A Day in Paradise

by Kristin Mitchell

Just yesterday, I was in the humid, lush green rainforest in Monteverde, Costa Rica.  This morning, I am enjoying a delicious breakfast of gallo pinto—the traditional Costa Rican dish consisting of black beans and rice—with juicy, sweet pineapple, steaming hot coffee, and freshly squeezed orange juice.  My Spanish teacher wanders over to our table and greets my breakfast companions and me with a lively “Buenos dias, chicas!”  He is decked out in a floppy hat, t-shirt, cargo shorts and his trademark Birkenstocks and woolen socks—not exactly the epitome of high fashion.  Despite his embarrassing, dorky attire, we are all in high spirits.  After all, why wouldn’t we be?  We’re in Costa Rica, having the time of our lives!  After breakfast, we’ll be on our way to the beach, which everyone has been anticipating since we landed in Alajuela near the country’s capital just a week ago.

I start my day by wandering down the street near the beach.  I stick out like a sore thumb with my pale white skin, but no one seems to mind.  The residents of Costa Rica, or Ticos, put us Minnesotans to shame when it comes to friendliness.  Every tanned face I encounter has a smile plastered across it, which puts a spring in my step and brightens my mood.  Every direction I turn, there are shops full of beautiful handmade goods, such as brilliantly colored woven blankets, and a plethora of jewelry shines up at me from the storefronts.

Just past the merchant booths, the sandy beach beckons.  The hot sand scratches my feet as I stroll toward the deep blue ocean.  The color of the water amazes me; I’ve never seen such brilliant hues of blue.  The sky looks almost dull in comparison.  The beach is lined with trees, where monkeys fool around and chatter.  Occasionally, I see a monkey scurry down from the tree to snatch someone’s belongings from the beach.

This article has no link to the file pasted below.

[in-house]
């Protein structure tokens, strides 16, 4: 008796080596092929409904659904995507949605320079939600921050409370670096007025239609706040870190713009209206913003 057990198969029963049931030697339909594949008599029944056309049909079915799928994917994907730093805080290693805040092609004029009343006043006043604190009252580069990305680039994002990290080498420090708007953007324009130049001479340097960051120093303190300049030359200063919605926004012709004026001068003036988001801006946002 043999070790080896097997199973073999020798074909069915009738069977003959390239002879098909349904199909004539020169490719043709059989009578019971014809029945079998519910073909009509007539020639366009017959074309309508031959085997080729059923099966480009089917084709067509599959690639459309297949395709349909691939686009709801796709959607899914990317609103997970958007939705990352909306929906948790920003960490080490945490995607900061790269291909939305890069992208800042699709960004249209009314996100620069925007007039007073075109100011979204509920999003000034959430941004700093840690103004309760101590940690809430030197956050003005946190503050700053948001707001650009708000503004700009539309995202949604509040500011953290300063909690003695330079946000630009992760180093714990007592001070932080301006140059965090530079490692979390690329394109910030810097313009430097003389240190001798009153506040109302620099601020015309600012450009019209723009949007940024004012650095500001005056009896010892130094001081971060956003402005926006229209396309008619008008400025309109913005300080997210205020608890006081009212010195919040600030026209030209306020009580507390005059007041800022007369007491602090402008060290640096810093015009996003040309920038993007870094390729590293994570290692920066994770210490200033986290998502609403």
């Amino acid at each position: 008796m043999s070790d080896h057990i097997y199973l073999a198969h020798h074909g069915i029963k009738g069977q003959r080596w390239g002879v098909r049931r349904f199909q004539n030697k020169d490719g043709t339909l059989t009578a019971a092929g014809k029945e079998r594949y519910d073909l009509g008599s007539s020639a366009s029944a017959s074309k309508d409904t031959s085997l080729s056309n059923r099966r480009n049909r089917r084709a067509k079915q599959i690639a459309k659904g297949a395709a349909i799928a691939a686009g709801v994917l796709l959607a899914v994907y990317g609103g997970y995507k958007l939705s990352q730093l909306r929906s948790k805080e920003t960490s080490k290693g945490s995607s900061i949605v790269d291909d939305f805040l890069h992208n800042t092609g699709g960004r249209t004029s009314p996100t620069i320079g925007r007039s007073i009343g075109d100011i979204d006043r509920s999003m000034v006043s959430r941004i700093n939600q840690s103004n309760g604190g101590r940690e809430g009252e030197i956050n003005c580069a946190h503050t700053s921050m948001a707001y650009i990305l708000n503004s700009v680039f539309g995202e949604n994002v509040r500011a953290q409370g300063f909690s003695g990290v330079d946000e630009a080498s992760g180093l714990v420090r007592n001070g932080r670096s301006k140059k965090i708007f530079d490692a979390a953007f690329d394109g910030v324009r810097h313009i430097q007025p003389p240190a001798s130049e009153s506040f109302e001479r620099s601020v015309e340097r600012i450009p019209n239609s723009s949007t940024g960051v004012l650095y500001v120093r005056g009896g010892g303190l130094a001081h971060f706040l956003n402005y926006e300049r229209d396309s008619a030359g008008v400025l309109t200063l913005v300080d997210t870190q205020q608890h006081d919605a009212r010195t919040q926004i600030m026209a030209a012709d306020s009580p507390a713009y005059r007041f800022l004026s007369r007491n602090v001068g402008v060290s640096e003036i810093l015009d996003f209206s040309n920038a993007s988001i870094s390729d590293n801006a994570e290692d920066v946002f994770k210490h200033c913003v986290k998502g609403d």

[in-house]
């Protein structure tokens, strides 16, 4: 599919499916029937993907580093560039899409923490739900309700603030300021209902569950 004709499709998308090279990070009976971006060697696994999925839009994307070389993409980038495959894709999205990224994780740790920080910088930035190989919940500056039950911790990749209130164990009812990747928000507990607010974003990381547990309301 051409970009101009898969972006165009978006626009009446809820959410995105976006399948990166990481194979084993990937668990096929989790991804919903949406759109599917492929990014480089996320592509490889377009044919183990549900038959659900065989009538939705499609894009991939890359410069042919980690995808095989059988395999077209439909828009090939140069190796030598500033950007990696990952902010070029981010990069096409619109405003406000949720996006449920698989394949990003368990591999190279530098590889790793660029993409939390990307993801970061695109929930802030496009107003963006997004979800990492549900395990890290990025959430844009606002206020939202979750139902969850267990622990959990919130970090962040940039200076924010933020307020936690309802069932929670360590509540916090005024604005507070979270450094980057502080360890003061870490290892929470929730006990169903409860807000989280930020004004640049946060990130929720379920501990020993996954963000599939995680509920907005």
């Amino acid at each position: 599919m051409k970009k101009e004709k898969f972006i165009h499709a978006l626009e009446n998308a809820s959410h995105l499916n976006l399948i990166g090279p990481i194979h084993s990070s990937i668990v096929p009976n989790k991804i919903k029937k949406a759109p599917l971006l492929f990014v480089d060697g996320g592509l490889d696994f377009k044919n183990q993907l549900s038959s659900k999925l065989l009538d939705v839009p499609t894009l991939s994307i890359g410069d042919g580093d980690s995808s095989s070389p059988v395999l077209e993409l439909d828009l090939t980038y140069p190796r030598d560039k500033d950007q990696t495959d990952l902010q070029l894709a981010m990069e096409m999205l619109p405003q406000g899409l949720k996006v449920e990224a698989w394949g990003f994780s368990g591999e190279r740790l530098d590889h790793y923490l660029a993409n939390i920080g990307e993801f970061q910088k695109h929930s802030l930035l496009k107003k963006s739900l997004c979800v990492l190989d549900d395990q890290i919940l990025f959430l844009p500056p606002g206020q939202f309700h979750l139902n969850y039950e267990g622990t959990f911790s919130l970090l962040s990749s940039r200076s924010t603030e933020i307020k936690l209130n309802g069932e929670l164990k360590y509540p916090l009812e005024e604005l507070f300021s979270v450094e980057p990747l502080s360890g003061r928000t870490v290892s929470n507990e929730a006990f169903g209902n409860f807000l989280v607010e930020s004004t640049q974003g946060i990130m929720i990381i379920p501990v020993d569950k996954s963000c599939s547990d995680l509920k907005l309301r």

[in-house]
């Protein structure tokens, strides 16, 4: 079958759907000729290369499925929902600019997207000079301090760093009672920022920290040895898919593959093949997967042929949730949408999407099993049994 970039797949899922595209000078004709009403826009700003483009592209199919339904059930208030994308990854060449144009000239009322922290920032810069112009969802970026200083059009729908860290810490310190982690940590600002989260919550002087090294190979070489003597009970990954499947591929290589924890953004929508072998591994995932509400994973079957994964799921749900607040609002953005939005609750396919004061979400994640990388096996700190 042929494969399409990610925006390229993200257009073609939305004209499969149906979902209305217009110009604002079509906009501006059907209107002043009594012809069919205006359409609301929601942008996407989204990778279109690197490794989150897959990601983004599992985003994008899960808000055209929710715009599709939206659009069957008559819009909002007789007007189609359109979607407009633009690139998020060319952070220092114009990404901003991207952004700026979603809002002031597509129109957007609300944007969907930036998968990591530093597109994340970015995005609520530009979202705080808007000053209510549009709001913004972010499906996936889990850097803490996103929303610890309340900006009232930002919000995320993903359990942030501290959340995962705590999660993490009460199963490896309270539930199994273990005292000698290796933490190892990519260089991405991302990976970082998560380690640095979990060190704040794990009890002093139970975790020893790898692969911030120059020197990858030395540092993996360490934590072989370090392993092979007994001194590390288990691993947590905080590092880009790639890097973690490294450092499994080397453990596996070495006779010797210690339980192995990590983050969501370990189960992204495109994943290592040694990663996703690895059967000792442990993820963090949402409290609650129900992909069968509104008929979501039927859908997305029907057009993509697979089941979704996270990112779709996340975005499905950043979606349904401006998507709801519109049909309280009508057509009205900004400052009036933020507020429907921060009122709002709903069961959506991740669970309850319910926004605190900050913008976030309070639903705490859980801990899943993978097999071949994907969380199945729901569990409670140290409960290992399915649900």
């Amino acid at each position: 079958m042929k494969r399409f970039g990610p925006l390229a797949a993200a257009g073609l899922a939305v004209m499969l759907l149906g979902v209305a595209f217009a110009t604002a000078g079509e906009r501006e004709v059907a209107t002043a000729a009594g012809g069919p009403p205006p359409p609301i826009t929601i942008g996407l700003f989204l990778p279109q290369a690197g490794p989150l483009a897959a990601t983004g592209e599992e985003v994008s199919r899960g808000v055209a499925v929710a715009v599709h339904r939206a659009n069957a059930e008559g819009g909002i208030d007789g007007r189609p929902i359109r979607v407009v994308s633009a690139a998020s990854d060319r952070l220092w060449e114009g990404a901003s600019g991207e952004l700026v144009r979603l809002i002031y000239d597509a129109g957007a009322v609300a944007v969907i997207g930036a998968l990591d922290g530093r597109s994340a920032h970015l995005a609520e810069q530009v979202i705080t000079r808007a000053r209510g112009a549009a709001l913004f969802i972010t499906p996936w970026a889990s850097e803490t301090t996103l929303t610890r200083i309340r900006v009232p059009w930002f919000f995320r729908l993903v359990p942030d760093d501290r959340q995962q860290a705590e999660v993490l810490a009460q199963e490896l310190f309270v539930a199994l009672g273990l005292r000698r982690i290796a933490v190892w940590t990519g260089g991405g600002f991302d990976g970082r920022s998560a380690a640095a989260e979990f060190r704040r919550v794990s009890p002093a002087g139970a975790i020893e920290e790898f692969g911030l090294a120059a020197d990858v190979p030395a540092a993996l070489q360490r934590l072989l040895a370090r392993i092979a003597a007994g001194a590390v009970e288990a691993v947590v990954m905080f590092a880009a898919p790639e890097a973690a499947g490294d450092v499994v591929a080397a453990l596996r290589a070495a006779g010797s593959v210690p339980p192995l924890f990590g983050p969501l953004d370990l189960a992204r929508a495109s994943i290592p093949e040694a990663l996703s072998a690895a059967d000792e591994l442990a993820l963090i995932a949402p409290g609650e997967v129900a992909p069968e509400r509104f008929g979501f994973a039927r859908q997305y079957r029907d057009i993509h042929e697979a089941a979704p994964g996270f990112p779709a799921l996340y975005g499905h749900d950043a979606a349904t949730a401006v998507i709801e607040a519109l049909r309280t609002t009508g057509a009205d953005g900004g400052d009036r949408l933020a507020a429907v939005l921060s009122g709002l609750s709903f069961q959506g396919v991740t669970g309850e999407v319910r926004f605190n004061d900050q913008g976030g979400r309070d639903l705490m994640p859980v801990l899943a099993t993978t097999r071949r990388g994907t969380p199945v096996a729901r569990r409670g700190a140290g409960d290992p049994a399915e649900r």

After some lounging in the sand and burning my fair skin to a crisp in the sun’s sweltering rays, I join some of the members of my group on a nature walk.  We venture into the trees behind the beach to explore.  The trees surrounding us are infinite shades of green, and we hike up the tough dirt path, working up a sweat in search of wild animals.  We spy furry, slow-moving sloths hanging from the trees, spot creepy, scaly iguanas roving the ground, and hear the calls of countless birds.  It’s a tough hike, but when we reach our destination, a spectacular lookout point, I forget about how tired I am. The cerulean water below me is peaceful and calm, disturbed only by large black rocks jutting out of the sea near the rocky, tree-lined coast.  I feel as if I can see for miles, and it completely takes my breath away.

I traipse back to the beach, walk across the scorching sand, lie down on my warm towel and turn on my iPod, making sure to hide it from those mischievous monkeys who will steal anything that looks remotely shiny and interesting.  I hear Juanes’s voice singing “Tengo la camisa negra…” which has become the unofficial anthem of our trip.  I find myself thinking in Spanish as a result of being completely immersed in the language for a week.  It just comes naturally when you’re forced to speak  and hear nothing but Spanish for a significant period of time.  I close my eyes, breathe deeply, smell the salty ocean air and the tropical coconut smell of tanning oil, and think about how lucky I am to be experiencing such a beautiful day in this tropical paradise.  I had to put in a lot of work flipping burgers at McDonald’s and coming home stinking of grease and salt in order to make it here, but I wouldn’t trade it for anything.


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